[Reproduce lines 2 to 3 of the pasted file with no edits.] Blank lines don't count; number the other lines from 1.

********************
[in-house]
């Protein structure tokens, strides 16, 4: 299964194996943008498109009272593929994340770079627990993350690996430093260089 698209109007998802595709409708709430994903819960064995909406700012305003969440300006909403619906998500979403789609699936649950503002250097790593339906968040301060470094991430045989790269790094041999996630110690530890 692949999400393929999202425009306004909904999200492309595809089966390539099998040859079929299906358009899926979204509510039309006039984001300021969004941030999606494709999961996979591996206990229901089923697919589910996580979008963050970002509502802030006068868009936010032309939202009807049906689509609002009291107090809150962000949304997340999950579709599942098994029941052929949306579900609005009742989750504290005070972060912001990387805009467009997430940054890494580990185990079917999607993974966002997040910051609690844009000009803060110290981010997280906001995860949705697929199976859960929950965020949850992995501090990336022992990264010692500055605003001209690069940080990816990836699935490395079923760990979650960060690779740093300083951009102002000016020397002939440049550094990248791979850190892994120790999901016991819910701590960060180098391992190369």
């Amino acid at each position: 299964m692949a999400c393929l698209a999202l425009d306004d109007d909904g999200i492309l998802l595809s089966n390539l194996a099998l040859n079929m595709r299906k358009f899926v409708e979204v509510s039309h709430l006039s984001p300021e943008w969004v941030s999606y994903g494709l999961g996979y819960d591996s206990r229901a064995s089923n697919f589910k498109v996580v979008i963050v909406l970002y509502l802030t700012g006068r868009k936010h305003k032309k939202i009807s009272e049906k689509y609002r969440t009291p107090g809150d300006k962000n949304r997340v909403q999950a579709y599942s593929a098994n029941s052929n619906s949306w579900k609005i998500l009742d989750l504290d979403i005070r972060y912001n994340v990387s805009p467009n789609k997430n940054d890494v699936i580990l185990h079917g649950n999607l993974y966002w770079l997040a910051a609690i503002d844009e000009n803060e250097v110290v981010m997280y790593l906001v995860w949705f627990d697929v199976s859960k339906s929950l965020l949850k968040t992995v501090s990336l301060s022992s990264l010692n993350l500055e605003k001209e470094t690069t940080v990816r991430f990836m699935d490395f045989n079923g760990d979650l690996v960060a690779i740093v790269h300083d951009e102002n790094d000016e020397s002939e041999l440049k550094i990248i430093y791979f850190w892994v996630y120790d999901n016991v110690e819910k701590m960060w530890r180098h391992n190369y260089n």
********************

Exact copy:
């Protein structure tokens, strides 16, 4: 299964194996943008498109009272593929994340770079627990993350690996430093260089 698209109007998802595709409708709430994903819960064995909406700012305003969440300006909403619906998500979403789609699936649950503002250097790593339906968040301060470094991430045989790269790094041999996630110690530890 692949999400393929999202425009306004909904999200492309595809089966390539099998040859079929299906358009899926979204509510039309006039984001300021969004941030999606494709999961996979591996206990229901089923697919589910996580979008963050970002509502802030006068868009936010032309939202009807049906689509609002009291107090809150962000949304997340999950579709599942098994029941052929949306579900609005009742989750504290005070972060912001990387805009467009997430940054890494580990185990079917999607993974966002997040910051609690844009000009803060110290981010997280906001995860949705697929199976859960929950965020949850992995501090990336022992990264010692500055605003001209690069940080990816990836699935490395079923760990979650960060690779740093300083951009102002000016020397002939440049550094990248791979850190892994120790999901016991819910701590960060180098391992190369």
């Amino acid at each position: 299964m692949a999400c393929l698209a999202l425009d306004d109007d909904g999200i492309l998802l595809s089966n390539l194996a099998l040859n079929m595709r299906k358009f899926v409708e979204v509510s039309h709430l006039s984001p300021e943008w969004v941030s999606y994903g494709l999961g996979y819960d591996s206990r229901a064995s089923n697919f589910k498109v996580v979008i963050v909406l970002y509502l802030t700012g006068r868009k936010h305003k032309k939202i009807s009272e049906k689509y609002r969440t009291p107090g809150d300006k962000n949304r997340v909403q999950a579709y599942s593929a098994n029941s052929n619906s949306w579900k609005i998500l009742d989750l504290d979403i005070r972060y912001n994340v990387s805009p467009n789609k997430n940054d890494v699936i580990l185990h079917g649950n999607l993974y966002w770079l997040a910051a609690i503002d844009e000009n803060e250097v110290v981010m997280y790593l906001v995860w949705f627990d697929v199976s859960k339906s929950l965020l949850k968040t992995v501090s990336l301060s022992s990264l010692n993350l500055e605003k001209e470094t690069t940080v990816r991430f990836m699935d490395f045989n079923g760990d979650l690996v960060a690779i740093v790269h300083d951009e102002n790094d000016e020397s002939e041999l440049k550094i990248i430093y791979f850190w892994v996630y120790d999901n016991v110690e819910k701590m960060w530890r180098h391992n190369y260089n």